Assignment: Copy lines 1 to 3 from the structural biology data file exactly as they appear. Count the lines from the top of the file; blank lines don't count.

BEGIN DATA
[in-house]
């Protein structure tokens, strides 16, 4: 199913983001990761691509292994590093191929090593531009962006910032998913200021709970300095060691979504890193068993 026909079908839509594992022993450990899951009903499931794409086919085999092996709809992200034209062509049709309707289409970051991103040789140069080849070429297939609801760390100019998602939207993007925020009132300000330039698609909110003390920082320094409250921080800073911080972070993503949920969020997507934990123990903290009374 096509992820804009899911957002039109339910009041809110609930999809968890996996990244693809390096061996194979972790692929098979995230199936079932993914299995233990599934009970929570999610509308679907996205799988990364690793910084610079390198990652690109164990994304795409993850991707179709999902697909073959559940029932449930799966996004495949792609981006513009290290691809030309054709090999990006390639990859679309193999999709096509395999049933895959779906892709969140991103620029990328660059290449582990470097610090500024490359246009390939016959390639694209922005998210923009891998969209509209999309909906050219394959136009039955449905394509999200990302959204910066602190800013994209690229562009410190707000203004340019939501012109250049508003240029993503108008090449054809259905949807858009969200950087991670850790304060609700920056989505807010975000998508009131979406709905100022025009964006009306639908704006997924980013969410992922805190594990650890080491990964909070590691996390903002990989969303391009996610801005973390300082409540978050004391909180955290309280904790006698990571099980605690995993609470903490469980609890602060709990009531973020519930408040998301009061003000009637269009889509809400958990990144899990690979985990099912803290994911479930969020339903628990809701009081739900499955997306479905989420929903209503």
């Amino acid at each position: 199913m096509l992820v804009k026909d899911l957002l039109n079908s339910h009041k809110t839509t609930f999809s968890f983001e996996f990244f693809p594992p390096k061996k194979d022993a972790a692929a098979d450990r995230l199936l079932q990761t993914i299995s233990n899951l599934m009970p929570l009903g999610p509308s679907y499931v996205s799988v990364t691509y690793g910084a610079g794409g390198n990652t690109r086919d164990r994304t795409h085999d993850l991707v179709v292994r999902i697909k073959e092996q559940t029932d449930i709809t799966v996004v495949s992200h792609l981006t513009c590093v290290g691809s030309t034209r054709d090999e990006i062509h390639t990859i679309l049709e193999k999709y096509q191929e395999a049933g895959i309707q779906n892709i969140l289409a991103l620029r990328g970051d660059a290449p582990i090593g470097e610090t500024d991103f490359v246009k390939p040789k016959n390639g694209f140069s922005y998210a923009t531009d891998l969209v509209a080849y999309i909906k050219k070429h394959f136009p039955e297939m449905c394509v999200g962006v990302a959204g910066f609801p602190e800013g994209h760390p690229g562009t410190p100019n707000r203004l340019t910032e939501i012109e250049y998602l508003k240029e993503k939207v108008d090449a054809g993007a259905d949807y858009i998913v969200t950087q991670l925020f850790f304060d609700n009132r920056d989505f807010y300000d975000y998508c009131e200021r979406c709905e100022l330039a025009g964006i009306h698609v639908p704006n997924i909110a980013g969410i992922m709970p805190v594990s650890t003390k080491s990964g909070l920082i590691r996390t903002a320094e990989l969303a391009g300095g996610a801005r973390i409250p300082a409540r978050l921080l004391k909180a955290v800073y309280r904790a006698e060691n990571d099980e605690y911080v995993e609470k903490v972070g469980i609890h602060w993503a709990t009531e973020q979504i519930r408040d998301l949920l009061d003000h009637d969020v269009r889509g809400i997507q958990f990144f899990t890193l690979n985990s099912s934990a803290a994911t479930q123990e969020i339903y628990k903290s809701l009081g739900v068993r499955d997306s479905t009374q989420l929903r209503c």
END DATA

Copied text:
[in-house]
């Protein structure tokens, strides 16, 4: 199913983001990761691509292994590093191929090593531009962006910032998913200021709970300095060691979504890193068993 026909079908839509594992022993450990899951009903499931794409086919085999092996709809992200034209062509049709309707289409970051991103040789140069080849070429297939609801760390100019998602939207993007925020009132300000330039698609909110003390920082320094409250921080800073911080972070993503949920969020997507934990123990903290009374 096509992820804009899911957002039109339910009041809110609930999809968890996996990244693809390096061996194979972790692929098979995230199936079932993914299995233990599934009970929570999610509308679907996205799988990364690793910084610079390198990652690109164990994304795409993850991707179709999902697909073959559940029932449930799966996004495949792609981006513009290290691809030309054709090999990006390639990859679309193999999709096509395999049933895959779906892709969140991103620029990328660059290449582990470097610090500024490359246009390939016959390639694209922005998210923009891998969209509209999309909906050219394959136009039955449905394509999200990302959204910066602190800013994209690229562009410190707000203004340019939501012109250049508003240029993503108008090449054809259905949807858009969200950087991670850790304060609700920056989505807010975000998508009131979406709905100022025009964006009306639908704006997924980013969410992922805190594990650890080491990964909070590691996390903002990989969303391009996610801005973390300082409540978050004391909180955290309280904790006698990571099980605690995993609470903490469980609890602060709990009531973020519930408040998301009061003000009637269009889509809400958990990144899990690979985990099912803290994911479930969020339903628990809701009081739900499955997306479905989420929903209503």
């Amino acid at each position: 199913m096509l992820v804009k026909d899911l957002l039109n079908s339910h009041k809110t839509t609930f999809s968890f983001e996996f990244f693809p594992p390096k061996k194979d022993a972790a692929a098979d450990r995230l199936l079932q990761t993914i299995s233990n899951l599934m009970p929570l009903g999610p509308s679907y499931v996205s799988v990364t691509y690793g910084a610079g794409g390198n990652t690109r086919d164990r994304t795409h085999d993850l991707v179709v292994r999902i697909k073959e092996q559940t029932d449930i709809t799966v996004v495949s992200h792609l981006t513009c590093v290290g691809s030309t034209r054709d090999e990006i062509h390639t990859i679309l049709e193999k999709y096509q191929e395999a049933g895959i309707q779906n892709i969140l289409a991103l620029r990328g970051d660059a290449p582990i090593g470097e610090t500024d991103f490359v246009k390939p040789k016959n390639g694209f140069s922005y998210a923009t531009d891998l969209v509209a080849y999309i909906k050219k070429h394959f136009p039955e297939m449905c394509v999200g962006v990302a959204g910066f609801p602190e800013g994209h760390p690229g562009t410190p100019n707000r203004l340019t910032e939501i012109e250049y998602l508003k240029e993503k939207v108008d090449a054809g993007a259905d949807y858009i998913v969200t950087q991670l925020f850790f304060d609700n009132r920056d989505f807010y300000d975000y998508c009131e200021r979406c709905e100022l330039a025009g964006i009306h698609v639908p704006n997924i909110a980013g969410i992922m709970p805190v594990s650890t003390k080491s990964g909070l920082i590691r996390t903002a320094e990989l969303a391009g300095g996610a801005r973390i409250p300082a409540r978050l921080l004391k909180a955290v800073y309280r904790a006698e060691n990571d099980e605690y911080v995993e609470k903490v972070g469980i609890h602060w993503a709990t009531e973020q979504i519930r408040d998301l949920l009061d003000h009637d969020v269009r889509g809400i997507q958990f990144f899990t890193l690979n985990s099912s934990a803290a994911t479930q123990e969020i339903y628990k903290s809701l009081g739900v068993r499955d997306s479905t009374q989420l929903r209503c």